Tuesday, June 7, 2011

Storing Up Treasures Under the Earth

The University of Chicago has opened its new library, the Joe and Rika Mansueto Library (named for Morningstar CEO Joe Mansueto and his wife Rika, both UChicago graduates, who donated $25 million to the library expansion project). The Chicago Tribune says that "students seem to love" the new library's glass dome design "because it lets natural light pour inside, liberating them from the university’s dimly-lit reading rooms." The library probably looks best when it's sunny; it seems rather cold and sterile in the pics that Jerry Coyne took on a rainy day:

(Photos by Jerry Coyne of "Why Evolution Is True")

Anyway, the real marvel of the library is not its architecture but its system for storing and retrieving books. The university wanted to keep its media on-site but didn't like the idea of a huge new building that would have crowded existing structures, so books and periodicals are stored in a temperature-controlled underground vault that can hold as many as 3.5 million volumes. Inside the vault are thousands of bins that each hold roughly 100 books sorted by size rather than subject or author, in order to make the most efficient use of the space. When a library patron requests a book at the circulation desk, an automated retrieval system locates the bin containing the desired book, and delivers the whole bin to a human librarian† who retrieves the book and notifies the patron that it's ready to be picked up. The whole process is supposed to take less than 5 minutes.

The university produced a video demonstrating how the system works:

The Chicago Tribune's claims notwithstanding, this library wouldn't be my first choice for a satisfying reading experience, for the same reason that Amazon.com isn't my first choice for finding a good book when I don't have a specific work in mind. Sure, Amazon has good prices and a huge selection of books, but the "Look Inside!" feature (which is available for many, but not all, books) isn't nearly as interesting as scanning a physical shelf of books, comparing volume sizes and dust jacket designs, and flipping through pages to see if a sentence or paragraph jumps out at me.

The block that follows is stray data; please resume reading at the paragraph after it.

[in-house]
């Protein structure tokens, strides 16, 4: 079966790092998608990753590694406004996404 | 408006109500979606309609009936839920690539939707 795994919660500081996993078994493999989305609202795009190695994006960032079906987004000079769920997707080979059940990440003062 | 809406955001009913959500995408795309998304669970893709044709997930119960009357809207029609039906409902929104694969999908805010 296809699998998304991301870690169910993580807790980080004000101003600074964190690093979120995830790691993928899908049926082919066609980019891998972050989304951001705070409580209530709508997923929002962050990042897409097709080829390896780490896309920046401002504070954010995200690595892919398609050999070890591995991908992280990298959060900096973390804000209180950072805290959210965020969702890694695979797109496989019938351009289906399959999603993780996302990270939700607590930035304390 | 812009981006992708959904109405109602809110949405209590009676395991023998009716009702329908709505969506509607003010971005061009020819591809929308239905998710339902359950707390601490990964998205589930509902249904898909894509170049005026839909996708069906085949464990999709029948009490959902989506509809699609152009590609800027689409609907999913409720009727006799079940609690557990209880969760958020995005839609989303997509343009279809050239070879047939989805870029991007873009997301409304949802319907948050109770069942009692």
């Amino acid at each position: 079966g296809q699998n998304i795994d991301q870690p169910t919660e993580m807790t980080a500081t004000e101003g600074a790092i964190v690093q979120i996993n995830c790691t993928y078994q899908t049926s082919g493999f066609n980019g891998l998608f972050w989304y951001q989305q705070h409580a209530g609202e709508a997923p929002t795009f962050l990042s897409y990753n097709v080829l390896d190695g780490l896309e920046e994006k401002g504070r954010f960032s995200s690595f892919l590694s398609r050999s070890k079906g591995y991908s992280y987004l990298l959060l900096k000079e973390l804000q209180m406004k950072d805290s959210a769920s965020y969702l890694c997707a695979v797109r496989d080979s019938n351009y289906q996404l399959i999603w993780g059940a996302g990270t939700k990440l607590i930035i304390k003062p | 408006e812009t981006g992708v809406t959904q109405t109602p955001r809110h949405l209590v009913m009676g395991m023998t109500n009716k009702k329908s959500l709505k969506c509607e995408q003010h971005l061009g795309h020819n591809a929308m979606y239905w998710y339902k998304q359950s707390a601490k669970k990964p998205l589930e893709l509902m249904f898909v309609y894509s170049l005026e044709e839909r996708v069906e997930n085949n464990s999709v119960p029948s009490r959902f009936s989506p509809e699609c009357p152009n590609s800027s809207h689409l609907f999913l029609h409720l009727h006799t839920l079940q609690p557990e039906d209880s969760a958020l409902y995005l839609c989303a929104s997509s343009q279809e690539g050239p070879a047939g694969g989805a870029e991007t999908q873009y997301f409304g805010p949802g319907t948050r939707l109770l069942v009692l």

Still, this new library is intended primarily for research, not casual reading, and I accept that the experience of reading has changed drastically over the centuries. Books have evolved from characters scratched on stone, to wax and clay tablets, to scrolls of papyrus and paper, to bound books, and now to ebooks. As much as I love the feel and smell of old books and the penciled notations of previous owners (or myself, in books I bought back in the days when I still underlined and annotated), a book's most precious quality is its ability to inform and transport us to places that we couldn't otherwise experience. So long as there are comfy chairs and mugs of tea at hand when I'm ready to be transported, I can deal with whatever container the ideas come in.

† When a job title such as "librarian" is prefaced with the word "human," I invariably think of Harlan Ellison's short story, "The Human Operators," which was also made into an episode of "The New Outer Limits." (The video is rated "TV-MA" and may not be appropriate for younger audiences.)

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